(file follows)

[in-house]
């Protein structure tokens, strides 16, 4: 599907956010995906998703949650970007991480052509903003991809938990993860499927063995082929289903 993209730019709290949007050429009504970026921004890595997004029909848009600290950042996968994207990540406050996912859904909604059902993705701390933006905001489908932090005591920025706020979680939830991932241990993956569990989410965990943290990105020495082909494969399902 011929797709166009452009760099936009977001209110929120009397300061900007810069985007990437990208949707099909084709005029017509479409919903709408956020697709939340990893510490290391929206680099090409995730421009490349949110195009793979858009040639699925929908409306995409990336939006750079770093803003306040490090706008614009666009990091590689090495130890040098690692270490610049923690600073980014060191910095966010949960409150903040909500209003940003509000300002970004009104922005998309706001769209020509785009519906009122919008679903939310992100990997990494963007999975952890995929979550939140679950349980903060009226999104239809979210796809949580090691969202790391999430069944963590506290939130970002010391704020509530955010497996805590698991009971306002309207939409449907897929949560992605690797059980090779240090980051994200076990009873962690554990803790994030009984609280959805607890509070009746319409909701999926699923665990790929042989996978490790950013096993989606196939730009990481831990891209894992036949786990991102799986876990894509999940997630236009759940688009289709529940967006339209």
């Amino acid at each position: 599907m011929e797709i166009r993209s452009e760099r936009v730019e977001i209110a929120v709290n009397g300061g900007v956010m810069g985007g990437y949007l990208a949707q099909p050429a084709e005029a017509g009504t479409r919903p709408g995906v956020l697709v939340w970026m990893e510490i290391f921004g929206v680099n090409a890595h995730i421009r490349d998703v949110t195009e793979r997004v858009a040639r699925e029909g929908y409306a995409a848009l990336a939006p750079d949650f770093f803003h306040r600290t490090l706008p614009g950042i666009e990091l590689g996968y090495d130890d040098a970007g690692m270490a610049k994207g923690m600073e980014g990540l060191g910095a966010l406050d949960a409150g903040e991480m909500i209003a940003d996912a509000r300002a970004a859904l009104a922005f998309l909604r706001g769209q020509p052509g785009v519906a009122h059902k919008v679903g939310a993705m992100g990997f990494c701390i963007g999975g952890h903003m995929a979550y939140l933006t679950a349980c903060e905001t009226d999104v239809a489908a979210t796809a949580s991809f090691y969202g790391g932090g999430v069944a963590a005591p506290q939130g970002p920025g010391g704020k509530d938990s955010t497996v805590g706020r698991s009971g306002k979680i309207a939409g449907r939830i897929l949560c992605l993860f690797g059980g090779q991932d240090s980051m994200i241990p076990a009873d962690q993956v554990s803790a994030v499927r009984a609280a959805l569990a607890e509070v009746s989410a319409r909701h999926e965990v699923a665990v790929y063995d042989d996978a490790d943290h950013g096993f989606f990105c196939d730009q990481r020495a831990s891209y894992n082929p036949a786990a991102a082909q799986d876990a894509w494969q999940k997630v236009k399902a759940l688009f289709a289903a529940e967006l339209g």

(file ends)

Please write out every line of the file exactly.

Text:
[in-house]
């Protein structure tokens, strides 16, 4: 599907956010995906998703949650970007991480052509903003991809938990993860499927063995082929289903 993209730019709290949007050429009504970026921004890595997004029909848009600290950042996968994207990540406050996912859904909604059902993705701390933006905001489908932090005591920025706020979680939830991932241990993956569990989410965990943290990105020495082909494969399902 011929797709166009452009760099936009977001209110929120009397300061900007810069985007990437990208949707099909084709005029017509479409919903709408956020697709939340990893510490290391929206680099090409995730421009490349949110195009793979858009040639699925929908409306995409990336939006750079770093803003306040490090706008614009666009990091590689090495130890040098690692270490610049923690600073980014060191910095966010949960409150903040909500209003940003509000300002970004009104922005998309706001769209020509785009519906009122919008679903939310992100990997990494963007999975952890995929979550939140679950349980903060009226999104239809979210796809949580090691969202790391999430069944963590506290939130970002010391704020509530955010497996805590698991009971306002309207939409449907897929949560992605690797059980090779240090980051994200076990009873962690554990803790994030009984609280959805607890509070009746319409909701999926699923665990790929042989996978490790950013096993989606196939730009990481831990891209894992036949786990991102799986876990894509999940997630236009759940688009289709529940967006339209």
């Amino acid at each position: 599907m011929e797709i166009r993209s452009e760099r936009v730019e977001i209110a929120v709290n009397g300061g900007v956010m810069g985007g990437y949007l990208a949707q099909p050429a084709e005029a017509g009504t479409r919903p709408g995906v956020l697709v939340w970026m990893e510490i290391f921004g929206v680099n090409a890595h995730i421009r490349d998703v949110t195009e793979r997004v858009a040639r699925e029909g929908y409306a995409a848009l990336a939006p750079d949650f770093f803003h306040r600290t490090l706008p614009g950042i666009e990091l590689g996968y090495d130890d040098a970007g690692m270490a610049k994207g923690m600073e980014g990540l060191g910095a966010l406050d949960a409150g903040e991480m909500i209003a940003d996912a509000r300002a970004a859904l009104a922005f998309l909604r706001g769209q020509p052509g785009v519906a009122h059902k919008v679903g939310a993705m992100g990997f990494c701390i963007g999975g952890h903003m995929a979550y939140l933006t679950a349980c903060e905001t009226d999104v239809a489908a979210t796809a949580s991809f090691y969202g790391g932090g999430v069944a963590a005591p506290q939130g970002p920025g010391g704020k509530d938990s955010t497996v805590g706020r698991s009971g306002k979680i309207a939409g449907r939830i897929l949560c992605l993860f690797g059980g090779q991932d240090s980051m994200i241990p076990a009873d962690q993956v554990s803790a994030v499927r009984a609280a959805l569990a607890e509070v009746s989410a319409r909701h999926e965990v699923a665990v790929y063995d042989d996978a490790d943290h950013g096993f989606f990105c196939d730009q990481r020495a831990s891209y894992n082929p036949a786990a991102a082909q799986d876990a894509w494969q999940k997630v236009k399902a759940l688009f289709a289903a529940e967006l339209g």